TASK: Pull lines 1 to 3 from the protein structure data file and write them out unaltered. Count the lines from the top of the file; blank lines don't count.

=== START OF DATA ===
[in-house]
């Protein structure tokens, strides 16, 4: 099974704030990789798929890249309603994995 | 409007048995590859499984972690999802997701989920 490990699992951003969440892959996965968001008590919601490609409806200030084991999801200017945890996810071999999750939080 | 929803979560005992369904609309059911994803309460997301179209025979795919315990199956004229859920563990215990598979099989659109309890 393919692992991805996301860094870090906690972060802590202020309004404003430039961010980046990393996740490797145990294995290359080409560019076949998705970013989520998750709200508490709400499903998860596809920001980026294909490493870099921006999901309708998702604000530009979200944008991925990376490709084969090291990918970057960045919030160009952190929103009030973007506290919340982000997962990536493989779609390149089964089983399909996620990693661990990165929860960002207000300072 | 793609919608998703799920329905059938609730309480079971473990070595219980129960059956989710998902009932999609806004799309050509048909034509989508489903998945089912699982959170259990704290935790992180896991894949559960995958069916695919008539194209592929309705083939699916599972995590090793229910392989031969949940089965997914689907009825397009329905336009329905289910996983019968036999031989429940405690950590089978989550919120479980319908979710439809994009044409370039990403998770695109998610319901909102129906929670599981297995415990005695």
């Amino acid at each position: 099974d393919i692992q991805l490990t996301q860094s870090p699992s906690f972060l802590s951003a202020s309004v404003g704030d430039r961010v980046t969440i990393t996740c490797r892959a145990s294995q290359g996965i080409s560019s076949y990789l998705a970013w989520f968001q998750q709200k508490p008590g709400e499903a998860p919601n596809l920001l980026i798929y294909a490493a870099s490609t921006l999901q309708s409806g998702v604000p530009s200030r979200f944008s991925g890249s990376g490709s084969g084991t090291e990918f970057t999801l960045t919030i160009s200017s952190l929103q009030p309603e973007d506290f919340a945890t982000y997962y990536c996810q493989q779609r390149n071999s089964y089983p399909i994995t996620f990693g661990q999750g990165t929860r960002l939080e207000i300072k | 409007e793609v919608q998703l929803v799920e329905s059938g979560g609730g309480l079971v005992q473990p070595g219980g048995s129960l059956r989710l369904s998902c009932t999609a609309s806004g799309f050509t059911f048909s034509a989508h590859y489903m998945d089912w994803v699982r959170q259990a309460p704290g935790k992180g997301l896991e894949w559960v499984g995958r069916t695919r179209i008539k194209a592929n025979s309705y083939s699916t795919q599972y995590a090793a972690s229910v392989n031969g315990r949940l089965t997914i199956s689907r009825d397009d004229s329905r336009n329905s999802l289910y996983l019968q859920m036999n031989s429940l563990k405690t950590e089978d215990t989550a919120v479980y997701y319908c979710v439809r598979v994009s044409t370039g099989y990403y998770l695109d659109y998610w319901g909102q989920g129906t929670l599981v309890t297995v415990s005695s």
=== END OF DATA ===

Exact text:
[in-house]
């Protein structure tokens, strides 16, 4: 099974704030990789798929890249309603994995 | 409007048995590859499984972690999802997701989920 490990699992951003969440892959996965968001008590919601490609409806200030084991999801200017945890996810071999999750939080 | 929803979560005992369904609309059911994803309460997301179209025979795919315990199956004229859920563990215990598979099989659109309890 393919692992991805996301860094870090906690972060802590202020309004404003430039961010980046990393996740490797145990294995290359080409560019076949998705970013989520998750709200508490709400499903998860596809920001980026294909490493870099921006999901309708998702604000530009979200944008991925990376490709084969090291990918970057960045919030160009952190929103009030973007506290919340982000997962990536493989779609390149089964089983399909996620990693661990990165929860960002207000300072 | 793609919608998703799920329905059938609730309480079971473990070595219980129960059956989710998902009932999609806004799309050509048909034509989508489903998945089912699982959170259990704290935790992180896991894949559960995958069916695919008539194209592929309705083939699916599972995590090793229910392989031969949940089965997914689907009825397009329905336009329905289910996983019968036999031989429940405690950590089978989550919120479980319908979710439809994009044409370039990403998770695109998610319901909102129906929670599981297995415990005695």
């Amino acid at each position: 099974d393919i692992q991805l490990t996301q860094s870090p699992s906690f972060l802590s951003a202020s309004v404003g704030d430039r961010v980046t969440i990393t996740c490797r892959a145990s294995q290359g996965i080409s560019s076949y990789l998705a970013w989520f968001q998750q709200k508490p008590g709400e499903a998860p919601n596809l920001l980026i798929y294909a490493a870099s490609t921006l999901q309708s409806g998702v604000p530009s200030r979200f944008s991925g890249s990376g490709s084969g084991t090291e990918f970057t999801l960045t919030i160009s200017s952190l929103q009030p309603e973007d506290f919340a945890t982000y997962y990536c996810q493989q779609r390149n071999s089964y089983p399909i994995t996620f990693g661990q999750g990165t929860r960002l939080e207000i300072k | 409007e793609v919608q998703l929803v799920e329905s059938g979560g609730g309480l079971v005992q473990p070595g219980g048995s129960l059956r989710l369904s998902c009932t999609a609309s806004g799309f050509t059911f048909s034509a989508h590859y489903m998945d089912w994803v699982r959170q259990a309460p704290g935790k992180g997301l896991e894949w559960v499984g995958r069916t695919r179209i008539k194209a592929n025979s309705y083939s699916t795919q599972y995590a090793a972690s229910v392989n031969g315990r949940l089965t997914i199956s689907r009825d397009d004229s329905r336009n329905s999802l289910y996983l019968q859920m036999n031989s429940l563990k405690t950590e089978d215990t989550a919120v479980y997701y319908c979710v439809r598979v994009s044409t370039g099989y990403y998770l695109d659109y998610w319901g909102q989920g129906t929670l599981v309890t297995v415990s005695s």